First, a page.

Did you know that cavities can form anywhere on a tooth? Cavity-causing bacteria can attack all areas of a tooth, including the top, the sides and the root, if it's exposed. A smooth surface cavity may appear on the side or the circumference of a tooth. The good news is, a dental professional can treat this type of cavity and prevent it from growing larger and weakening the tooth structure.
Types of Dental Cavities
Dental professionals categorize cavities according to where they appear on the tooth and their level of decay. As an article in The Journal of the American Dental Association outlines, there are different sites on a tooth where cavities can develop:
- Pits and fissures, or the biting surfaces of your teeth
- Approximal surfaces, where a tooth touches the neighboring tooth
- Cervical surfaces, which are the parts of the teeth next to the gums
- Smooth surfaces, can occur on the circumference of the tooth or in between the teeth
- Roots, the parts of the tooth below the gumline
When the smooth surface or any other part of the tooth is entirely healthy, it's called a sound surface. The beginning stage of decay is called an initial caries lesion. This early decay often appears as a white spot on the tooth's enamel. At this stage, the surface remains whole and no cavity has formed. The next stage of decay is called a moderate caries lesion; tiny holes may have appeared in the affected area, the beige dentin beneath the enamel may show through or a shallow cavity may have formed. Finally, the most advanced and severe decay is known as an advanced caries lesion. In this final stage, the dentin layer of the tooth is exposed and a full cavity has formed.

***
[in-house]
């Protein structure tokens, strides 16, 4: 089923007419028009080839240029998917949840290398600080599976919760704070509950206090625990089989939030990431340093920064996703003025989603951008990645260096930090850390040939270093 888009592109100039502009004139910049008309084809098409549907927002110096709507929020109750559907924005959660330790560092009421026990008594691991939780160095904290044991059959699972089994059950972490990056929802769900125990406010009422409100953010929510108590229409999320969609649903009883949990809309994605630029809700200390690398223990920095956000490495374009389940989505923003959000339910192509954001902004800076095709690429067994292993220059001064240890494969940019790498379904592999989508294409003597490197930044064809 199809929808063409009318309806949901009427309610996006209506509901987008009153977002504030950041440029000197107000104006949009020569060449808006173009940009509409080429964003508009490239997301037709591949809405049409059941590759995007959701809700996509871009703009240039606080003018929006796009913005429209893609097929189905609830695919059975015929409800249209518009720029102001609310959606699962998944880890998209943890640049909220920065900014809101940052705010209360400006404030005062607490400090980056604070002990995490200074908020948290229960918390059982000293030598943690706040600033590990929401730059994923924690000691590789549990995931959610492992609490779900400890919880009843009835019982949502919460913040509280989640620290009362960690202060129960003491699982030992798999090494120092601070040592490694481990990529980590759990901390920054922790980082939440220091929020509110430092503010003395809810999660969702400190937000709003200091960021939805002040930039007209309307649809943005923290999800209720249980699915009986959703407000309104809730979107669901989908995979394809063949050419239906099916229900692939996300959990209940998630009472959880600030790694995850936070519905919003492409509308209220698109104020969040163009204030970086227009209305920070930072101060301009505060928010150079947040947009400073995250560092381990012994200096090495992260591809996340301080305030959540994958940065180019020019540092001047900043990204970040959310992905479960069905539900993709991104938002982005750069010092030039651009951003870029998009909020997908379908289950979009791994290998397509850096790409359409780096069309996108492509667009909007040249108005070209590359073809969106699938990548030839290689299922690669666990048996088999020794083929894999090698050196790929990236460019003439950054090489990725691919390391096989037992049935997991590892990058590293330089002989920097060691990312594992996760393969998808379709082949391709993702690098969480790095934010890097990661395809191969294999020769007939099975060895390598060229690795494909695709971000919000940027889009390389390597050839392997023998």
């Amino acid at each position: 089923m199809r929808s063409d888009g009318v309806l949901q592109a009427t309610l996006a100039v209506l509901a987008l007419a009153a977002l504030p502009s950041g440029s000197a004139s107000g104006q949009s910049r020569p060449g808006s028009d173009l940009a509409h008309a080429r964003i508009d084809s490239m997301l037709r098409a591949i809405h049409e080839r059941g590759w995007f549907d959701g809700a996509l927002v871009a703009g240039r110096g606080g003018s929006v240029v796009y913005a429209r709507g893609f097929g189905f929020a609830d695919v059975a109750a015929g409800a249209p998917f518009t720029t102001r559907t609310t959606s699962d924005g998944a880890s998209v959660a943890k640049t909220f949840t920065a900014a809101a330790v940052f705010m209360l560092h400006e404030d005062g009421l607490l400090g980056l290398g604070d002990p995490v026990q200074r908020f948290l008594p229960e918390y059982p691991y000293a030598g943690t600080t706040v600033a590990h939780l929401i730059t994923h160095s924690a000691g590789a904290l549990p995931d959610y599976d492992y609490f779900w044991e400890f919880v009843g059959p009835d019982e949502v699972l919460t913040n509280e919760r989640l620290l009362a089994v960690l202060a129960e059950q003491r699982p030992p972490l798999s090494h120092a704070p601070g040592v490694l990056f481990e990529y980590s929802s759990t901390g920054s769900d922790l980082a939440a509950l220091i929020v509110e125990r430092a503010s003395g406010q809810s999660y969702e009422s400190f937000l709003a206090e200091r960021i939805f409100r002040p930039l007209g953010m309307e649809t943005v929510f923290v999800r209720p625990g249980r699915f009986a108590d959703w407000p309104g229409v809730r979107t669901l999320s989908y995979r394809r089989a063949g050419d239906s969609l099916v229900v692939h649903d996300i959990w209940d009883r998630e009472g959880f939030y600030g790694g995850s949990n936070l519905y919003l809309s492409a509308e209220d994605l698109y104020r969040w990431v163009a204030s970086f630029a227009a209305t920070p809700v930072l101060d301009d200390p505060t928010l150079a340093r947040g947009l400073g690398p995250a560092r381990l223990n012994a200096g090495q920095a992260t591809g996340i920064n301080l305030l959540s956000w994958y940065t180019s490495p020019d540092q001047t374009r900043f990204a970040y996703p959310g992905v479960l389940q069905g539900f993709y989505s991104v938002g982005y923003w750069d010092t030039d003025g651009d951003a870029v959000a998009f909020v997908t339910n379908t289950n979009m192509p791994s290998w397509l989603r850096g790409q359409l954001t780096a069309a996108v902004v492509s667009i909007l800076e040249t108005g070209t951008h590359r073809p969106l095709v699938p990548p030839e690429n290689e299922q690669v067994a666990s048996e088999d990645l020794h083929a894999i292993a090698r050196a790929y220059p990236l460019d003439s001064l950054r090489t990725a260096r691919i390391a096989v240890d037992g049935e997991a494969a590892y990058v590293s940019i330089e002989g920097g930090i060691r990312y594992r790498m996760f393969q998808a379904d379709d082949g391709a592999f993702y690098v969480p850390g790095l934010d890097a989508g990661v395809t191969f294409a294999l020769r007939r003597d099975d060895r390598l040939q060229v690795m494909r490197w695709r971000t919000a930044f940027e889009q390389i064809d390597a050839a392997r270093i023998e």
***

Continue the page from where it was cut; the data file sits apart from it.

Smooth Surface Cavity Treatment
In its earliest stage, decay on the smooth surface of a tooth can be reversed. A study in the Journal of Oral Hygiene & Health mentions that fluoride can help to remineralize areas of early decay in smooth surfaces. Another option is treatment with specialized resin that blocks tiny holes in smooth surface enamel, preventing the growth of bacteria and halting the progress of decay.
If the decay has progressed and a cavity has already developed, your dentist can still provide treatment to prevent the condition from worsening. According to the Mayo Clinic, there are several possible treatments for a cavity, depending on how advanced the decay is:
- Fillings: These help prevent moderate cavities from growing larger.
- Crowns: This treatment can restore a tooth that has been weakened by a large cavity.
- Root canals: If the decay has reached the sensitive inner pulp of a tooth, then a root canal may be required to remove the infected nerve.
- Tooth extraction: Once a smooth surface cavity has weakened a tooth beyond saving, extracting the tooth may be the only remaining solution.
How to Prevent a Smooth Surface Cavity
Poor oral hygiene is responsible for tooth decay, including smooth surface cavities. To avoid dental decay, the Mayo Clinic states that you should brush your teeth twice per day with fluoride toothpaste. You should also visit your dentist every six months or as often as they recommend. At these appointments, they can check for and treat early decay before it develops into a cavity. If your dentist believes your teeth are at risk of decay, they may advise you to rinse once per day with a fluoride mouthwash. They may also provide in-office fluoride treatments to strengthen your tooth enamel. To further protect your teeth, you might consider drinking your local tap water if it's fluoridated, avoiding snacking or sipping beverages other than water during the day and eating tooth-friendly foods, such as fruits and vegetables.
A smooth surface cavity requires treatment, but it's entirely preventable. Practice good oral hygiene and visit your dentist regularly, so they can spot the early signs of decay that can be reversed.